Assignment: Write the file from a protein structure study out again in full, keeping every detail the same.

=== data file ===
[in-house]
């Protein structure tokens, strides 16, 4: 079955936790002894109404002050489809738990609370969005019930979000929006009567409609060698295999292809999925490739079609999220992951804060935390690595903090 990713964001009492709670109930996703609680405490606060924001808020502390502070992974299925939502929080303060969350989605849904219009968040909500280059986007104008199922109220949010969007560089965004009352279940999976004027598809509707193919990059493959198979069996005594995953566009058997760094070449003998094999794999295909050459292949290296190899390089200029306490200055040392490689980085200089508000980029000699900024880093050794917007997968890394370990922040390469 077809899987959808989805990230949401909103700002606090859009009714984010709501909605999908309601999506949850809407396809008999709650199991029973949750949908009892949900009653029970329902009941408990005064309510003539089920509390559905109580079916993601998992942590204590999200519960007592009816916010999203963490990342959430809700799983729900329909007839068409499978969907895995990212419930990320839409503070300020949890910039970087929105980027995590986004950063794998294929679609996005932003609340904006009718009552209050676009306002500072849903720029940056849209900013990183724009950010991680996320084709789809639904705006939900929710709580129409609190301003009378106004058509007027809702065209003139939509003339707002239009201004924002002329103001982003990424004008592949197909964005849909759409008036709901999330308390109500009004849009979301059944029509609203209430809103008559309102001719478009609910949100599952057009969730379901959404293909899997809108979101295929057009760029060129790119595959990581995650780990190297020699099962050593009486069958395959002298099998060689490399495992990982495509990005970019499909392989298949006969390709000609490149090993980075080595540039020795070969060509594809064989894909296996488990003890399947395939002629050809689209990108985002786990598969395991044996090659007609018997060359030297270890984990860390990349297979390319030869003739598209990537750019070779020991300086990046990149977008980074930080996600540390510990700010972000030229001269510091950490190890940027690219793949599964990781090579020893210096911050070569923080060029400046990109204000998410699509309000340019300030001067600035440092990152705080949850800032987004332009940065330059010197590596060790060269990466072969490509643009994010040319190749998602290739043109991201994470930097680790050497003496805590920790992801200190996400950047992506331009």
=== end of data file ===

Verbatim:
[in-house]
């Protein structure tokens, strides 16, 4: 079955936790002894109404002050489809738990609370969005019930979000929006009567409609060698295999292809999925490739079609999220992951804060935390690595903090 990713964001009492709670109930996703609680405490606060924001808020502390502070992974299925939502929080303060969350989605849904219009968040909500280059986007104008199922109220949010969007560089965004009352279940999976004027598809509707193919990059493959198979069996005594995953566009058997760094070449003998094999794999295909050459292949290296190899390089200029306490200055040392490689980085200089508000980029000699900024880093050794917007997968890394370990922040390469 077809899987959808989805990230949401909103700002606090859009009714984010709501909605999908309601999506949850809407396809008999709650199991029973949750949908009892949900009653029970329902009941408990005064309510003539089920509390559905109580079916993601998992942590204590999200519960007592009816916010999203963490990342959430809700799983729900329909007839068409499978969907895995990212419930990320839409503070300020949890910039970087929105980027995590986004950063794998294929679609996005932003609340904006009718009552209050676009306002500072849903720029940056849209900013990183724009950010991680996320084709789809639904705006939900929710709580129409609190301003009378106004058509007027809702065209003139939509003339707002239009201004924002002329103001982003990424004008592949197909964005849909759409008036709901999330308390109500009004849009979301059944029509609203209430809103008559309102001719478009609910949100599952057009969730379901959404293909899997809108979101295929057009760029060129790119595959990581995650780990190297020699099962050593009486069958395959002298099998060689490399495992990982495509990005970019499909392989298949006969390709000609490149090993980075080595540039020795070969060509594809064989894909296996488990003890399947395939002629050809689209990108985002786990598969395991044996090659007609018997060359030297270890984990860390990349297979390319030869003739598209990537750019070779020991300086990046990149977008980074930080996600540390510990700010972000030229001269510091950490190890940027690219793949599964990781090579020893210096911050070569923080060029400046990109204000998410699509309000340019300030001067600035440092990152705080949850800032987004332009940065330059010197590596060790060269990466072969490509643009994010040319190749998602290739043109991201994470930097680790050497003496805590920790992801200190996400950047992506331009």